Factor X does not only allow corporations but also individuals to be registered in the system, which partly solves the problem of the deficit in human resources. Japan’s population decline and the depreciation of the yen have been reaching their peaks in the last decades. Nevertheless, more than visitors, Japan is attracting more foreign employees. I had a meeting this morning because more people are interested in working full-time for Japanese companies. Factor X also acts as an employment platform that assists individual personnel find a final place of employment.     


Many SMEs are struggling to find a market for their quality products and technologies. As such, many are looking overseas for co-creative opportunities and development partners from neighboring countries to gain a foothold in those markets. Have you ever looked overseas for collaborative partners, or is that something you are interested in pursuing?

Collaboration is not something new for us. Factor X was actually introduced as an outsourced program by a Vietnamese company that developed it. Handa only took over with the implementation. We recently closed our facility in Taiwan for raw material procurement because of the depreciation of the Japanese yen. It is very difficult to buy anything from Japan right now due to the Japanese yen being very low compared to the US dollar. Factor X is a success story in IT, and we welcome other opportunities to cooperate with other firms in other countries, especially if we can match our business.


The exchange rate between the Japanese yen and the US dollar has been heavily fluctuating. On the other hand, it is making the procurement of raw materials a lot more expensive than it used to be. On the other hand, it is also making exports from Japan to other countries substantially more competitive. Do you see this as a period of opportunity or a challenge? How is this micro-environment impacting your overseas ambitions?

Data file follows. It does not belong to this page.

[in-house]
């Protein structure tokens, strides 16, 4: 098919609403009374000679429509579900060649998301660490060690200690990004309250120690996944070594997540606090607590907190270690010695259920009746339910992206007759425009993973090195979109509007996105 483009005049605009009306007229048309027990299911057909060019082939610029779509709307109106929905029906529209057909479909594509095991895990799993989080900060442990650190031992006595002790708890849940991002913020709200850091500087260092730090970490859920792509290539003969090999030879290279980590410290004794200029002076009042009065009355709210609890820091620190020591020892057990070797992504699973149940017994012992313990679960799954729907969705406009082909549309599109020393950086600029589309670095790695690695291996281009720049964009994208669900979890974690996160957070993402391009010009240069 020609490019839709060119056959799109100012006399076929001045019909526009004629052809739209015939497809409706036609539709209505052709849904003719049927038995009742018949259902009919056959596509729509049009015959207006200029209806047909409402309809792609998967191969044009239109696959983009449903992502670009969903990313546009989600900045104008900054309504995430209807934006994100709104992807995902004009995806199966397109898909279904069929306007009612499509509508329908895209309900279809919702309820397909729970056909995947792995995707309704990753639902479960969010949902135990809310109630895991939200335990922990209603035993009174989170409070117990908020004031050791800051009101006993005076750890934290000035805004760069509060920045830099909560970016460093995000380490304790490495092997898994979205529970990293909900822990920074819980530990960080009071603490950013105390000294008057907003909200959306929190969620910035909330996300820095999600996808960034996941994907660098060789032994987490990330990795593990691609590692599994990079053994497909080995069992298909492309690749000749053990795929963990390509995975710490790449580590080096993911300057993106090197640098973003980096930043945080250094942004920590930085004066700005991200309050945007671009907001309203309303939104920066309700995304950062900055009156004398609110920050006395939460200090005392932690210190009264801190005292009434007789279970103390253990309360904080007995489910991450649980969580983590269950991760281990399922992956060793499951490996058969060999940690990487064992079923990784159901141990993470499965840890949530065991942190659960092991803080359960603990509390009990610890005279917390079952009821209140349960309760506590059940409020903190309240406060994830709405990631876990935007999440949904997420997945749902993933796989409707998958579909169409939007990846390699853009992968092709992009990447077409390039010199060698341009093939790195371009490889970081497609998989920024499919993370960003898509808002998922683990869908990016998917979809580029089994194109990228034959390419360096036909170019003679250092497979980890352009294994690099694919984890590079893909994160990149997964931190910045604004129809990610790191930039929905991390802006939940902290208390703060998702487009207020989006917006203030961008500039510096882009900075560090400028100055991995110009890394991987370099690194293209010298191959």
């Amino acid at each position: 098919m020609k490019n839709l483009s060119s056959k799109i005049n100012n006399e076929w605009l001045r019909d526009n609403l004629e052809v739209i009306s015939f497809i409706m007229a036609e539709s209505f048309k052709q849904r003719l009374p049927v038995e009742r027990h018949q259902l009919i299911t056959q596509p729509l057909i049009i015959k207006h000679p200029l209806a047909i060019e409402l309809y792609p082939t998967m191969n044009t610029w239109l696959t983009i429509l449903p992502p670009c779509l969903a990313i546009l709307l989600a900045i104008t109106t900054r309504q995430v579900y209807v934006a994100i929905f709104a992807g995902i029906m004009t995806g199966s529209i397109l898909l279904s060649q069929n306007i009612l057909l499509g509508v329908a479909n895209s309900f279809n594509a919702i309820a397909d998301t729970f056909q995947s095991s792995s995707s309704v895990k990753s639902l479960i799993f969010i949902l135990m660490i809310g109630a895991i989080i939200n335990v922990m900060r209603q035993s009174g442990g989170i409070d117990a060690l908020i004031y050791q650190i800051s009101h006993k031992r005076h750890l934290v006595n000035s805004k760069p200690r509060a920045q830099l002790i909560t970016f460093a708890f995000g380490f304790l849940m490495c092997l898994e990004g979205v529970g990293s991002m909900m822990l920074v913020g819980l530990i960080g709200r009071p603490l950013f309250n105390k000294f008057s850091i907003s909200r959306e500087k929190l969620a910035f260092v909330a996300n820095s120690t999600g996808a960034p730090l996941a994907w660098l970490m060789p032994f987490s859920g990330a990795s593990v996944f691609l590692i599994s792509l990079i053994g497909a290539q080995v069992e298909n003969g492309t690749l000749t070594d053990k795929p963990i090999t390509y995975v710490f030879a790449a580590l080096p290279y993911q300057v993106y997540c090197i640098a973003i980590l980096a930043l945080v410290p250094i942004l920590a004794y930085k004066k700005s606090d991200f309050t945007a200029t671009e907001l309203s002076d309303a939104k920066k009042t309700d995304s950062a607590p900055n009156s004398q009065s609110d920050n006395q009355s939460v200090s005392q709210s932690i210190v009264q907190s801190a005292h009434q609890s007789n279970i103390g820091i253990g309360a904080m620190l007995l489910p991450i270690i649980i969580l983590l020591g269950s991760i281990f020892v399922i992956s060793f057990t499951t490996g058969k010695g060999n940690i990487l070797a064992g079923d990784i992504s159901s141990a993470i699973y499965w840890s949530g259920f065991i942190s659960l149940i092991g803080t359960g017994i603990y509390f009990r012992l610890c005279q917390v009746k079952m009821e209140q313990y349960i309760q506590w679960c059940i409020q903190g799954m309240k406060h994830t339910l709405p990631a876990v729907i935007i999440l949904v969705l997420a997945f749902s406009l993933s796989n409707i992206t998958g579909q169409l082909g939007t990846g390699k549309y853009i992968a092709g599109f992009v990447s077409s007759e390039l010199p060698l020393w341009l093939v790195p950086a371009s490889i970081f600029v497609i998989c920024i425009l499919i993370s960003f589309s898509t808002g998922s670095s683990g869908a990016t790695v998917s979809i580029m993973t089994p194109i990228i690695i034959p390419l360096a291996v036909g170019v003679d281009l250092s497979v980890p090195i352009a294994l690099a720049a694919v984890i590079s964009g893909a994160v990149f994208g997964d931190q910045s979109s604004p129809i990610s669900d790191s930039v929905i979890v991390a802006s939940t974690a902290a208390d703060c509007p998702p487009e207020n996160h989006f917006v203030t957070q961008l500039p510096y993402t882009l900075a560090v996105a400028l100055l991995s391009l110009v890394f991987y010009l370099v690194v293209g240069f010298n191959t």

We’ve tried to procure materials from Taiwan, but the depreciation of the yen made that hard. Even so, we are continuing to look for other countries to procure materials at cheaper rates. Although we do not have any concrete actions in play, we are thinking of taking advantage of the yen depreciation to make more exports. 


Are there any particular regions or markets that you are considering?

Yes, we have some ongoing negotiations with China to see whether they can cooperate with us. We are also looking at East Asia, like Turkey. Perhaps in the far future, we can expand to the African region. They are challenging, yet they have a good potential for the economy.


Imagine we come back to interview you again on the last day of your presidency. Is there a goal or an ambition that you would like to have achieved before handing over the company to the next generation of executives?  

I took over this company when my husband passed away eight years ago. It was a difficult transition because I was mostly a homemaker, not a businesswoman. I did not know how to manage the business as I did not have knowledge about management, procurement and sales. It was extremely challenging to switch from my former lifestyle to being the CEO, so the management initiatives were handled by my son. When he joined this company, he helped in many ways to take this company to the next level, given his technical skills and fresh managerial approach. He always reminded me not to take things for granted but to always think about the future of the enterprise and what should be done to improve sales and develop its position even further through a new approach. By working hand in hand with my son, we can say that we have reached our goals and accomplished several good things for the company. We are now thinking of the next midterm strategy plan. There is much more ahead of us, so we will continue to work hard to reach our new goals for the company. I am always grateful to the employees of this company who are with us today because they greatly helped me to properly manage this company. The employees who have worked here for many years and possess technical and managerial support have constantly offered significant support that has made this company what it is now. I deeply appreciate all our employees.